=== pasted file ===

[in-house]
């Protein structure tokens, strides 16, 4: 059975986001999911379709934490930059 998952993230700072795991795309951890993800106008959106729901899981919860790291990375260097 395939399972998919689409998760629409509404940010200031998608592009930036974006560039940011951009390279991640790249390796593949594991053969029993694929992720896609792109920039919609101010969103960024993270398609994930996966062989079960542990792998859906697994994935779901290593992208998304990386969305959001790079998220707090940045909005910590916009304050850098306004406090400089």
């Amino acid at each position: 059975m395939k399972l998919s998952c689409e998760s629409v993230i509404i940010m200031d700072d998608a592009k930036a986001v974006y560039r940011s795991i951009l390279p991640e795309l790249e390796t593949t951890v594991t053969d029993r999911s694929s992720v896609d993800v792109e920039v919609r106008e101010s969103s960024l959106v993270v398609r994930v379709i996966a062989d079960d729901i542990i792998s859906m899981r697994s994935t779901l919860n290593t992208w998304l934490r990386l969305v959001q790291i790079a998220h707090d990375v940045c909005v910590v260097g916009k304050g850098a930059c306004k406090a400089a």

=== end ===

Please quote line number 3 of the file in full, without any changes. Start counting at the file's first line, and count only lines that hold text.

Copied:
């Amino acid at each position: 059975m395939k399972l998919s998952c689409e998760s629409v993230i509404i940010m200031d700072d998608a592009k930036a986001v974006y560039r940011s795991i951009l390279p991640e795309l790249e390796t593949t951890v594991t053969d029993r999911s694929s992720v896609d993800v792109e920039v919609r106008e101010s969103s960024l959106v993270v398609r994930v379709i996966a062989d079960d729901i542990i792998s859906m899981r697994s994935t779901l919860n290593t992208w998304l934490r990386l969305v959001q790291i790079a998220h707090d990375v940045c909005v910590v260097g916009k304050g850098a930059c306004k406090a400089a």